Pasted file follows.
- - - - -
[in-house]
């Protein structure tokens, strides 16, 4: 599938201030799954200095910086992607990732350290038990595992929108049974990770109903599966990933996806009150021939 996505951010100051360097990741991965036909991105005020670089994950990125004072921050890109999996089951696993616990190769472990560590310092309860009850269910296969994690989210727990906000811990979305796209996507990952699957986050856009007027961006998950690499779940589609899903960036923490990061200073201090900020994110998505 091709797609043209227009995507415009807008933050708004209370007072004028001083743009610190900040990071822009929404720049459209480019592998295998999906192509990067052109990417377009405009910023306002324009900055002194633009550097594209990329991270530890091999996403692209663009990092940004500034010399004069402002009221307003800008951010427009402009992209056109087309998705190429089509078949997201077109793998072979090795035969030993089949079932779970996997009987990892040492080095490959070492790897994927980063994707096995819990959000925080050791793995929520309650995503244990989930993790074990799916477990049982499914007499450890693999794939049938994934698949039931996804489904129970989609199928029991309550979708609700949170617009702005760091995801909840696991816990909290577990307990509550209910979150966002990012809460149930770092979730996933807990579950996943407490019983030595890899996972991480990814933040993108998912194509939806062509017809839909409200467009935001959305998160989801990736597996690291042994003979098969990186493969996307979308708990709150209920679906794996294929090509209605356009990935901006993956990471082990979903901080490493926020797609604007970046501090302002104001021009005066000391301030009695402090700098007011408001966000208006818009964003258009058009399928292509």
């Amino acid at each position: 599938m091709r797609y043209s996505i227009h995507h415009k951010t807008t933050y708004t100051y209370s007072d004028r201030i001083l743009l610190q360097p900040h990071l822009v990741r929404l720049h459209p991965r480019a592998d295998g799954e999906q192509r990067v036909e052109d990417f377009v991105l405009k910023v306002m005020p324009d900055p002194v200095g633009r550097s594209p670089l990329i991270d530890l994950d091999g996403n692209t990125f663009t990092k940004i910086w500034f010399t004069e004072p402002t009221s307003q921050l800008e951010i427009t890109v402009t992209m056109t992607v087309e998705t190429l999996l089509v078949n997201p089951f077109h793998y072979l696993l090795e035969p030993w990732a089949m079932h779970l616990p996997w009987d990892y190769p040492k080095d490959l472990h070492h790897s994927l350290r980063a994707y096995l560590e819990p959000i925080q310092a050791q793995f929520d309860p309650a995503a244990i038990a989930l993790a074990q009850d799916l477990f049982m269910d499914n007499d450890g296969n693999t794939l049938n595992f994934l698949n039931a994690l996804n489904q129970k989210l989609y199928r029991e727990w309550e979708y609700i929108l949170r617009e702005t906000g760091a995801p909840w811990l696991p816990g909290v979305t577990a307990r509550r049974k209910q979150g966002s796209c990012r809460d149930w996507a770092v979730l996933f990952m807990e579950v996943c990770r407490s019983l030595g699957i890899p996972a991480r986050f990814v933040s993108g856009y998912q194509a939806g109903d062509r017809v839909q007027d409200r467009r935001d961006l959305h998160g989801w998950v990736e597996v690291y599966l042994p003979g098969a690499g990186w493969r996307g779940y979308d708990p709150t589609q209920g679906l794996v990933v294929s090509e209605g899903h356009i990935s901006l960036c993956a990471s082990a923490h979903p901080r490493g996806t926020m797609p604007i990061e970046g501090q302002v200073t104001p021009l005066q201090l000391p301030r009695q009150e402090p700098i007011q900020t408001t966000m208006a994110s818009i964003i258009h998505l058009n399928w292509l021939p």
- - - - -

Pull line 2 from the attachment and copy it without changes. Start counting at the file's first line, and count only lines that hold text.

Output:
């Protein structure tokens, strides 16, 4: 599938201030799954200095910086992607990732350290038990595992929108049974990770109903599966990933996806009150021939 996505951010100051360097990741991965036909991105005020670089994950990125004072921050890109999996089951696993616990190769472990560590310092309860009850269910296969994690989210727990906000811990979305796209996507990952699957986050856009007027961006998950690499779940589609899903960036923490990061200073201090900020994110998505 091709797609043209227009995507415009807008933050708004209370007072004028001083743009610190900040990071822009929404720049459209480019592998295998999906192509990067052109990417377009405009910023306002324009900055002194633009550097594209990329991270530890091999996403692209663009990092940004500034010399004069402002009221307003800008951010427009402009992209056109087309998705190429089509078949997201077109793998072979090795035969030993089949079932779970996997009987990892040492080095490959070492790897994927980063994707096995819990959000925080050791793995929520309650995503244990989930993790074990799916477990049982499914007499450890693999794939049938994934698949039931996804489904129970989609199928029991309550979708609700949170617009702005760091995801909840696991816990909290577990307990509550209910979150966002990012809460149930770092979730996933807990579950996943407490019983030595890899996972991480990814933040993108998912194509939806062509017809839909409200467009935001959305998160989801990736597996690291042994003979098969990186493969996307979308708990709150209920679906794996294929090509209605356009990935901006993956990471082990979903901080490493926020797609604007970046501090302002104001021009005066000391301030009695402090700098007011408001966000208006818009964003258009058009399928292509």